CIMR is an inclusive and impactful centre of research excellence in the field of innovation and entrepreneurship. Inclusivity comes from the engagement in all our activities of CIMR members, our academic colleagues in Birkbeck and in other universities, our diverse set of visiting fellows and alumni (professionals in a wide range of organisations) and our PhD students.

Impact comes from our research, publication and dissemination in societally important topics. Recent studies include analysis of strategies for knowledge exchange, of knowledge co-creation, of diversities of innovation (BAME and disabled groups), public policy on entrepreneurship and innovation in differing regional, national and international contexts and on. We’ve been awarded research grants by the ESRC, British Academy, European Commission and Innovate UK.

Our recent workshops have included: Accelerating SME Internationalization: Academic, Policy and Practitioner Perspective (March 2019); International perspectives on measuring and evaluating knowledge exchange (July 2019), Strategies for knowledge exchange in a changing higher education landscape, (September 2019).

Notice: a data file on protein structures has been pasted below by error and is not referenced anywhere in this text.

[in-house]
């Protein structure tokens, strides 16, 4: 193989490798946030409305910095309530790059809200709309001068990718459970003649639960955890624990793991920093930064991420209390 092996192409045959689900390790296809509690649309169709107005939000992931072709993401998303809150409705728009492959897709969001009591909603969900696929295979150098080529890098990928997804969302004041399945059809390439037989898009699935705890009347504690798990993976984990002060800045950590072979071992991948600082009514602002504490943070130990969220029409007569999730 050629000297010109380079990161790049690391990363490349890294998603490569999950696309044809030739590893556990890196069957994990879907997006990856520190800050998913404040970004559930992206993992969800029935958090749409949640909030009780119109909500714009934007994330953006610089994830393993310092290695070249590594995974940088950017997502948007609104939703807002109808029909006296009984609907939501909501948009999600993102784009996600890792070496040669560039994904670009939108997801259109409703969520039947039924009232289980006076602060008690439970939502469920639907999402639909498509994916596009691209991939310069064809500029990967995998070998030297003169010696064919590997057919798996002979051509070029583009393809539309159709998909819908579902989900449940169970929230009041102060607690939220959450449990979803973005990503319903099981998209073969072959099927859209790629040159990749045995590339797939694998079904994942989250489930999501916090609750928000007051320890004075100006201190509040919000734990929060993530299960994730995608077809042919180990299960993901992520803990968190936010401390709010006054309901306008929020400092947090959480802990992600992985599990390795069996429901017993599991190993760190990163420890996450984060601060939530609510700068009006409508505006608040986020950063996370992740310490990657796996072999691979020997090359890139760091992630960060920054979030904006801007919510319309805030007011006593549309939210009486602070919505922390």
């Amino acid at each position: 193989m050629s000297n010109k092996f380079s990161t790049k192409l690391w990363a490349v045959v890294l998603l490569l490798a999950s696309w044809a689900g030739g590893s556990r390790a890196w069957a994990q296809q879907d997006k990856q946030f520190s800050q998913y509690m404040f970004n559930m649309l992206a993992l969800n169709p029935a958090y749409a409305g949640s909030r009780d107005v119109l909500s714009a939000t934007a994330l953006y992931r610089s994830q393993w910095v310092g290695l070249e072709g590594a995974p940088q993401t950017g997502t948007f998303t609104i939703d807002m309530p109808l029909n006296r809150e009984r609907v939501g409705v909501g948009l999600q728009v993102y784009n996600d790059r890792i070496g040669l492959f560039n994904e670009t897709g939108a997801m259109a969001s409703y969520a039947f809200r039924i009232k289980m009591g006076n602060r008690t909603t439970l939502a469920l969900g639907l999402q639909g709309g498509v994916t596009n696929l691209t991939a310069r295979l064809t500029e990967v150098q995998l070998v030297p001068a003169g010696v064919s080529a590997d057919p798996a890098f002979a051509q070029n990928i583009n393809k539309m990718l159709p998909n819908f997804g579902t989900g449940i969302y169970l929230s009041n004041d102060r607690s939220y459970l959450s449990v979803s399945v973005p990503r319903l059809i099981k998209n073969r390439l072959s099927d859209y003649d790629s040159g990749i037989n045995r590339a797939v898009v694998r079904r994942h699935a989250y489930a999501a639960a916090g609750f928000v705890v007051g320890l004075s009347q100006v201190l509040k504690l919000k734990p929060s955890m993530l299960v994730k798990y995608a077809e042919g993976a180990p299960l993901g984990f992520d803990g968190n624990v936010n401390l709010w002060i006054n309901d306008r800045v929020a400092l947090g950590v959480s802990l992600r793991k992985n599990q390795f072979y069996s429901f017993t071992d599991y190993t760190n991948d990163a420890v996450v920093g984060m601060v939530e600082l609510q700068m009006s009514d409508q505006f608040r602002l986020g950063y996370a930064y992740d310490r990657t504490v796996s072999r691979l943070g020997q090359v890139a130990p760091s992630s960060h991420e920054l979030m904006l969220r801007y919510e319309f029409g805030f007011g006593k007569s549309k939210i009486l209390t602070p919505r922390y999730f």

We engage in national and international collaborations. In 2019, led by CIMR, the School of Business Economics and Informatics signed a Memorandum of Understanding with the Kogod School of Business, American University, Washington DC. CIMR colleagues work closely with scholars in the US and in mainland European countries including Sweden and Italy.

We publish in top international journals including Research Policy, Industry and Innovation, Technological Forecasting and Social Change, European Urban and Regional Studies, Entrepreneurship & Regional Development, Small Business Economics, and Regional Studies.

Our research insights feed directly into UK and international policy-making. We have informed practice in the Department for Business, Energy & Industrial Strategy, Innovate UK, European Commission and the OECD.

Our research and international collaborations feed directly into teaching on technology transfer, innovation and entrepreneurship and blockchain. Masters students are welcomed to CIMR events and to join our alumni – we look forward to meeting you.